Times Have Changed
Over the past 7-8 years, trade show display manufacturers have evolved, much like the auto industry. Smaller products come in far more designs, in a wide range of price points, and can be basic or upscale. No display category speaks to that more than “hybrids.” Hybrid displays are much sexy than pop ups or panel systems, without necessarily sacrificing the benefits of portability or modularity. Hybrids combine engineered aluminum extrusion and large format tension fabric graphics with just about anything else that makes sense. And because metal can be bent, hybrids move beyond squares, rectangles, and 90 degree corners. Curves elevate simple designs into alluring, attractive, and lightweight displays.
Does that mean hybrids are custom displays? Not necessarily yes, but not necessarily no. The very nature of a hybrid display makes it somewhat of a chameleon. For example, they can be simple 10 ft. kits between $4k to $8k, or ground-up island designs between $60k to $160k. It’s their upscale look and adaptability that make them popular choices. Hybrids can pack in portable roto-molded cases or ship in custom crates, all depending on the complexity, scale, and features of the exhibit.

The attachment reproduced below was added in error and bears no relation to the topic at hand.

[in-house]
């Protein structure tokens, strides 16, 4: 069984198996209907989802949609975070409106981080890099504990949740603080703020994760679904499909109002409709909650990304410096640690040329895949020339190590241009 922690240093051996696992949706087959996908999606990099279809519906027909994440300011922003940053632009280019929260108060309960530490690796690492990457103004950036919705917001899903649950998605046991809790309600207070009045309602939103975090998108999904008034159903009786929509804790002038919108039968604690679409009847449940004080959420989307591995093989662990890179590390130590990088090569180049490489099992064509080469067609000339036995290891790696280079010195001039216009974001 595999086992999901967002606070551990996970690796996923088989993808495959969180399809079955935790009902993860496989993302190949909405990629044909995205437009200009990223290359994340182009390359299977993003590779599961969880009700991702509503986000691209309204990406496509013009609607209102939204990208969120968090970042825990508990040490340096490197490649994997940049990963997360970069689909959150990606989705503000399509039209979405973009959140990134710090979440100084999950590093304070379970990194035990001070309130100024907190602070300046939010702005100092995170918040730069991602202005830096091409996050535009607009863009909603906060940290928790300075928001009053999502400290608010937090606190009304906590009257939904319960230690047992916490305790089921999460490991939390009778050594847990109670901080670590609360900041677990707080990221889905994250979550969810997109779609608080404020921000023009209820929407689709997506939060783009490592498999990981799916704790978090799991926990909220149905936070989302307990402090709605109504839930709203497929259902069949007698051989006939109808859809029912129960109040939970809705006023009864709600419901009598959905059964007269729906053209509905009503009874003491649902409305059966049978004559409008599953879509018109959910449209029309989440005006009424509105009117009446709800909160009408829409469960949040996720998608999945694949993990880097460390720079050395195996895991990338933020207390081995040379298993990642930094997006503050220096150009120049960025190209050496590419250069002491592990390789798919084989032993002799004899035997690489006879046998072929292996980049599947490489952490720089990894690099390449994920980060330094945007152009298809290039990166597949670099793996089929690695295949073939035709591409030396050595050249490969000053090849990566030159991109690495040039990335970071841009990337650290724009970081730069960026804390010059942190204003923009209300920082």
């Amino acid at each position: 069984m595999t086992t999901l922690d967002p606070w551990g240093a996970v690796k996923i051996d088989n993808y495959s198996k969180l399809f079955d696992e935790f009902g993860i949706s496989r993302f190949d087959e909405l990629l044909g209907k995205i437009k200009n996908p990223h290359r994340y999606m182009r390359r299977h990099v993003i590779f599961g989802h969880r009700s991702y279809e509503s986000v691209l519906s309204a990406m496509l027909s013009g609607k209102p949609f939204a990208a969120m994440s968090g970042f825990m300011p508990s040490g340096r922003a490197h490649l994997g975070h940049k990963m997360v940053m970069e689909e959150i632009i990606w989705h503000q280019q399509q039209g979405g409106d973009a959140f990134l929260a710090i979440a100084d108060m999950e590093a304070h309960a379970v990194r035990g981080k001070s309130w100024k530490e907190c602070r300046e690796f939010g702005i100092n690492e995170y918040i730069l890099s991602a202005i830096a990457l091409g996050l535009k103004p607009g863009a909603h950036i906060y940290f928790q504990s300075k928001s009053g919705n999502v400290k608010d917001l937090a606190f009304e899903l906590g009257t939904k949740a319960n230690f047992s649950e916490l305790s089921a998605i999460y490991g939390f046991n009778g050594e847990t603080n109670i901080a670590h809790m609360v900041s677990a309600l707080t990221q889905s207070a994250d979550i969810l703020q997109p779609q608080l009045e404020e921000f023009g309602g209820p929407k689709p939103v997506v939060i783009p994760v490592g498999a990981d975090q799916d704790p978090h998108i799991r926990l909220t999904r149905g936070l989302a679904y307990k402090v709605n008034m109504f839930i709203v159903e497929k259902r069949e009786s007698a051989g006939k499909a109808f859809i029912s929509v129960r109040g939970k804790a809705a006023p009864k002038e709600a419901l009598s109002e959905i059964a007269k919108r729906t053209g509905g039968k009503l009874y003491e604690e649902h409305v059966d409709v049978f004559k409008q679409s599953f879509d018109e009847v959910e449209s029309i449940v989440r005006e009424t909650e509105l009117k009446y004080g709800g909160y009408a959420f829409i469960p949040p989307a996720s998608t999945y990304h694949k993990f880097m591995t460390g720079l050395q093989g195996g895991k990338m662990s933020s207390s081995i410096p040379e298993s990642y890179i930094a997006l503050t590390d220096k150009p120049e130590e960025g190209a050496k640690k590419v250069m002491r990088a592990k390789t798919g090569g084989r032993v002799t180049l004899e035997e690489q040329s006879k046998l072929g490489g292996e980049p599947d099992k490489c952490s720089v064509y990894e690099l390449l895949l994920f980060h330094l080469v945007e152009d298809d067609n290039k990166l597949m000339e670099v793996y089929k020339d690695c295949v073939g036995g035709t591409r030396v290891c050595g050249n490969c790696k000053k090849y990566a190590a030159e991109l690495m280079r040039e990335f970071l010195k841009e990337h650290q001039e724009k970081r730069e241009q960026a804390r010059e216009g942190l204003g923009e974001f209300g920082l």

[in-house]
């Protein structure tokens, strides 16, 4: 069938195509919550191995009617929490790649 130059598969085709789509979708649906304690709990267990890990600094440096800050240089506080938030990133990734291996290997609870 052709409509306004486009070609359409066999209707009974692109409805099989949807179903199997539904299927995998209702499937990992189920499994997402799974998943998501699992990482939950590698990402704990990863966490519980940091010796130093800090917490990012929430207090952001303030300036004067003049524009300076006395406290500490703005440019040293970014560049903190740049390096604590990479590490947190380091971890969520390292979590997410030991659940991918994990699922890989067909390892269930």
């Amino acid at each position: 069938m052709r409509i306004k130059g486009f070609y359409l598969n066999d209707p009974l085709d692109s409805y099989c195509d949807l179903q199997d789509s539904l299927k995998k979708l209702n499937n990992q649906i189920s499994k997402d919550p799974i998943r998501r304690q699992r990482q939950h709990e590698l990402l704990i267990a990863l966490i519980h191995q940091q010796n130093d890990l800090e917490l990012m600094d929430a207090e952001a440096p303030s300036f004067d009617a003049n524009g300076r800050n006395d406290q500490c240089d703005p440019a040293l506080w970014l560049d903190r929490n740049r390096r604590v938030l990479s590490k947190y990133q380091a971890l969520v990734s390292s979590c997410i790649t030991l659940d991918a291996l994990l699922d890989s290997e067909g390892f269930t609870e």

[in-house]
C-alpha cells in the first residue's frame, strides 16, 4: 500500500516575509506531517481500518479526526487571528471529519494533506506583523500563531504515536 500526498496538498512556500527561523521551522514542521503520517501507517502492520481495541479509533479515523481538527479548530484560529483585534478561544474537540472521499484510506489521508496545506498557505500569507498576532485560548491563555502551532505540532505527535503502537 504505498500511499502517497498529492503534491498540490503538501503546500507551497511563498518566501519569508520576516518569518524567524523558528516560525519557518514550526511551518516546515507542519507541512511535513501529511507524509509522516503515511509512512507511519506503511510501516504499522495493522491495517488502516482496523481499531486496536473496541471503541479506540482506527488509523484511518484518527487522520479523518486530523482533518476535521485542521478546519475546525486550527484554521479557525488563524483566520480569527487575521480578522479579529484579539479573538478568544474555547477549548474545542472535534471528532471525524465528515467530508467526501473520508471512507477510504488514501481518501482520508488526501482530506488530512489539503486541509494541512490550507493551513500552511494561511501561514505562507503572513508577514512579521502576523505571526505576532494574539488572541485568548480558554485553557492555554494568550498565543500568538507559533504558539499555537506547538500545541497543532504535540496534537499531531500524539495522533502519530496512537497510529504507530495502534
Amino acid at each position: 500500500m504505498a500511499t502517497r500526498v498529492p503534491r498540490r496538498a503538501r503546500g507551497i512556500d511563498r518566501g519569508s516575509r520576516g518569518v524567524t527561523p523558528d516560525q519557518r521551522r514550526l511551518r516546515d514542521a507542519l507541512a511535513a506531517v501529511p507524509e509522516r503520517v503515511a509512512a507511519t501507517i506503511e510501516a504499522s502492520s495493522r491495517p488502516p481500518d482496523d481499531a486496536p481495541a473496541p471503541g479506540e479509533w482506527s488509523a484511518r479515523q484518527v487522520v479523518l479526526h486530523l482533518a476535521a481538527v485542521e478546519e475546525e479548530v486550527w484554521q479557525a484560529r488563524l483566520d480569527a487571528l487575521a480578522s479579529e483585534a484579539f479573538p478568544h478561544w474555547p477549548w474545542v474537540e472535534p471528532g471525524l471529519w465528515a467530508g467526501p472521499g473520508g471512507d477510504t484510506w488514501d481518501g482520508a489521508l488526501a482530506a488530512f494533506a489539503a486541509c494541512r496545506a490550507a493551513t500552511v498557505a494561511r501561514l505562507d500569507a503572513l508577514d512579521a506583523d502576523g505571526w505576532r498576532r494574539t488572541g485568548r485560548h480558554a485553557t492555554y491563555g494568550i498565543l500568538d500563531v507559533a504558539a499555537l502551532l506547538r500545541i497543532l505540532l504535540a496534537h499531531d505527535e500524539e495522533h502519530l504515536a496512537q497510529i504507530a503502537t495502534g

What Makes Them Different?
So what makes similar hybrids different from manufacturer to manufacturer? Design for one. In that respect, it’s very similar to buying a car. There are certain looks that appeal to us, and others that don’t. Features are another. For example, you may need locking storage, a large monitor option, or an iPad solution. Not all manufacturers or designs will address those requirements. Finally, there’s assembly, packaging, and quality. Except for design, this is where you’ll find the biggest difference between hybrid manufacturers.